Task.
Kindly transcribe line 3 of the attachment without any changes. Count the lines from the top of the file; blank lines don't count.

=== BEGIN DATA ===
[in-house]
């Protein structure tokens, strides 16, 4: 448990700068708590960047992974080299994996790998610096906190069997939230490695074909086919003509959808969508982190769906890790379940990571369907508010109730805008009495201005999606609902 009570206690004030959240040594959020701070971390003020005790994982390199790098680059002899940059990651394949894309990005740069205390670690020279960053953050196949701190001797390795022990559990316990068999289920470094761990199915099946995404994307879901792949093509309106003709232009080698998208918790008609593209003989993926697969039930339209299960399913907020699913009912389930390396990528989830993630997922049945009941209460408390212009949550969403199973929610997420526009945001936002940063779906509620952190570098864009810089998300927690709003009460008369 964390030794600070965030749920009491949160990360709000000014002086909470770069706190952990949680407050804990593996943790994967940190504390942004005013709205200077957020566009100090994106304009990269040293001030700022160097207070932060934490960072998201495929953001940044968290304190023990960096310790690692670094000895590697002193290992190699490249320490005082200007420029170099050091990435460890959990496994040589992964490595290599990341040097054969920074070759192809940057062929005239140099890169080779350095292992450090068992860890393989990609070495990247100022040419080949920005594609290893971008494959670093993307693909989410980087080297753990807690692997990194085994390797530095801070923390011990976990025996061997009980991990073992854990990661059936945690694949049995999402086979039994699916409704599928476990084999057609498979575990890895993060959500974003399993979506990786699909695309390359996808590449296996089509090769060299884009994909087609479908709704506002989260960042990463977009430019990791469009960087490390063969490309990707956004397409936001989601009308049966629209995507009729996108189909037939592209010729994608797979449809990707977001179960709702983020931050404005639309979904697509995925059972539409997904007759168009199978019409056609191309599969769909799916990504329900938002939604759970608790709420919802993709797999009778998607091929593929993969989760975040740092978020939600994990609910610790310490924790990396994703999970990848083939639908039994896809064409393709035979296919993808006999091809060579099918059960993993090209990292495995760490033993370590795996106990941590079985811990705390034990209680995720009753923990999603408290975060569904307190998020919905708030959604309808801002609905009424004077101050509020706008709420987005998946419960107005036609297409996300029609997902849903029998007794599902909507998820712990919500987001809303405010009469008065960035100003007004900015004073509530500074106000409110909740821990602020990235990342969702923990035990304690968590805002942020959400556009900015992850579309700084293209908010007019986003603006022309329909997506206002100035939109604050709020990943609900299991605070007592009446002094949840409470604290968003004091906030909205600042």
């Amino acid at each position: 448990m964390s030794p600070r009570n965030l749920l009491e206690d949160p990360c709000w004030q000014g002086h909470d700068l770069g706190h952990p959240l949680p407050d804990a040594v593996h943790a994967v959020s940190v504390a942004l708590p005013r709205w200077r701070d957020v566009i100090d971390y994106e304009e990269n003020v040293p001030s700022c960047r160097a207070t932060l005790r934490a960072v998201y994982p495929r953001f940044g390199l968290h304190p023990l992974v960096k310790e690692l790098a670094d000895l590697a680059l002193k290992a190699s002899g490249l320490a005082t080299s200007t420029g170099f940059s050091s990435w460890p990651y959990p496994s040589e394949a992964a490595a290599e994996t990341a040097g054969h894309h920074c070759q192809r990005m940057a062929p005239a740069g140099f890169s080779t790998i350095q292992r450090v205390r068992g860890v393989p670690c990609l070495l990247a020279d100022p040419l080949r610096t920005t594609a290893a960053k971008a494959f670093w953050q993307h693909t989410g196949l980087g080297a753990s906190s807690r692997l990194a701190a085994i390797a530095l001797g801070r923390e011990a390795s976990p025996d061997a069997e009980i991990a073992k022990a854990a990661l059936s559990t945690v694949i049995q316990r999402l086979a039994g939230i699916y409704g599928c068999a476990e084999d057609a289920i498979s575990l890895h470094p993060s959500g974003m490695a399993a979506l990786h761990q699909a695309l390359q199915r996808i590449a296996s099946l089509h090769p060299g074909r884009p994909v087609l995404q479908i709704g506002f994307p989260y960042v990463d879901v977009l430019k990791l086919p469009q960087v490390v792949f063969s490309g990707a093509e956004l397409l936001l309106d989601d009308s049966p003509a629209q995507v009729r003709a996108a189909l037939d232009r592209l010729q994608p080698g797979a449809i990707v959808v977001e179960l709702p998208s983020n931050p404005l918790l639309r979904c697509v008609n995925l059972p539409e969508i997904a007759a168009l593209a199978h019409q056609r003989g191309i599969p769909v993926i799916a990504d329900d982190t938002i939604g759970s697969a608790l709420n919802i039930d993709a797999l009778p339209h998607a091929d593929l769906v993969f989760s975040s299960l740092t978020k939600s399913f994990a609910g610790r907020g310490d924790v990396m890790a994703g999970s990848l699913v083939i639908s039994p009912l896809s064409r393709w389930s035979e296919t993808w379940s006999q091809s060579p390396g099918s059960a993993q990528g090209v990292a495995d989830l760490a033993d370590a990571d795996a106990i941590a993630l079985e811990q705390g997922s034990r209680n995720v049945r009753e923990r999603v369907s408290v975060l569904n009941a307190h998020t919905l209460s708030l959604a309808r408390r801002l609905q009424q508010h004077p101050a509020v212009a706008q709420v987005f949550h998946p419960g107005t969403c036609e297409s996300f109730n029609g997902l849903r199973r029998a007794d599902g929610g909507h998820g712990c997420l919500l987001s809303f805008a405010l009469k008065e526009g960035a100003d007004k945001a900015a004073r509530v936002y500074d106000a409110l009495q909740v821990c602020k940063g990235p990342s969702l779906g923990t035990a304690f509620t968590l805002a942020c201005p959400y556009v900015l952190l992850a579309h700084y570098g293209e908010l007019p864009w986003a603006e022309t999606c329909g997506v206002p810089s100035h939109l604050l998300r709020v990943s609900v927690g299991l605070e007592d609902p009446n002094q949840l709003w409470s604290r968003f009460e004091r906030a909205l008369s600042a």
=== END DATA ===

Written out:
């Amino acid at each position: 448990m964390s030794p600070r009570n965030l749920l009491e206690d949160p990360c709000w004030q000014g002086h909470d700068l770069g706190h952990p959240l949680p407050d804990a040594v593996h943790a994967v959020s940190v504390a942004l708590p005013r709205w200077r701070d957020v566009i100090d971390y994106e304009e990269n003020v040293p001030s700022c960047r160097a207070t932060l005790r934490a960072v998201y994982p495929r953001f940044g390199l968290h304190p023990l992974v960096k310790e690692l790098a670094d000895l590697a680059l002193k290992a190699s002899g490249l320490a005082t080299s200007t420029g170099f940059s050091s990435w460890p990651y959990p496994s040589e394949a992964a490595a290599e994996t990341a040097g054969h894309h920074c070759q192809r990005m940057a062929p005239a740069g140099f890169s080779t790998i350095q292992r450090v205390r068992g860890v393989p670690c990609l070495l990247a020279d100022p040419l080949r610096t920005t594609a290893a960053k971008a494959f670093w953050q993307h693909t989410g196949l980087g080297a753990s906190s807690r692997l990194a701190a085994i390797a530095l001797g801070r923390e011990a390795s976990p025996d061997a069997e009980i991990a073992k022990a854990a990661l059936s559990t945690v694949i049995q316990r999402l086979a039994g939230i699916y409704g599928c068999a476990e084999d057609a289920i498979s575990l890895h470094p993060s959500g974003m490695a399993a979506l990786h761990q699909a695309l390359q199915r996808i590449a296996s099946l089509h090769p060299g074909r884009p994909v087609l995404q479908i709704g506002f994307p989260y960042v990463d879901v977009l430019k990791l086919p469009q960087v490390v792949f063969s490309g990707a093509e956004l397409l936001l309106d989601d009308s049966p003509a629209q995507v009729r003709a996108a189909l037939d232009r592209l010729q994608p080698g797979a449809i990707v959808v977001e179960l709702p998208s983020n931050p404005l918790l639309r979904c697509v008609n995925l059972p539409e969508i997904a007759a168009l593209a199978h019409q056609r003989g191309i599969p769909v993926i799916a990504d329900d982190t938002i939604g759970s697969a608790l709420n919802i039930d993709a797999l009778p339209h998607a091929d593929l769906v993969f989760s975040s299960l740092t978020k939600s399913f994990a609910g610790r907020g310490d924790v990396m890790a994703g999970s990848l699913v083939i639908s039994p009912l896809s064409r393709w389930s035979e296919t993808w379940s006999q091809s060579p390396g099918s059960a993993q990528g090209v990292a495995d989830l760490a033993d370590a990571d795996a106990i941590a993630l079985e811990q705390g997922s034990r209680n995720v049945r009753e923990r999603v369907s408290v975060l569904n009941a307190h998020t919905l209460s708030l959604a309808r408390r801002l609905q009424q508010h004077p101050a509020v212009a706008q709420v987005f949550h998946p419960g107005t969403c036609e297409s996300f109730n029609g997902l849903r199973r029998a007794d599902g929610g909507h998820g712990c997420l919500l987001s809303f805008a405010l009469k008065e526009g960035a100003d007004k945001a900015a004073r509530v936002y500074d106000a409110l009495q909740v821990c602020k940063g990235p990342s969702l779906g923990t035990a304690f509620t968590l805002a942020c201005p959400y556009v900015l952190l992850a579309h700084y570098g293209e908010l007019p864009w986003a603006e022309t999606c329909g997506v206002p810089s100035h939109l604050l998300r709020v990943s609900v927690g299991l605070e007592d609902p009446n002094q949840l709003w409470s604290r968003f009460e004091r906030a909205l008369s600042a």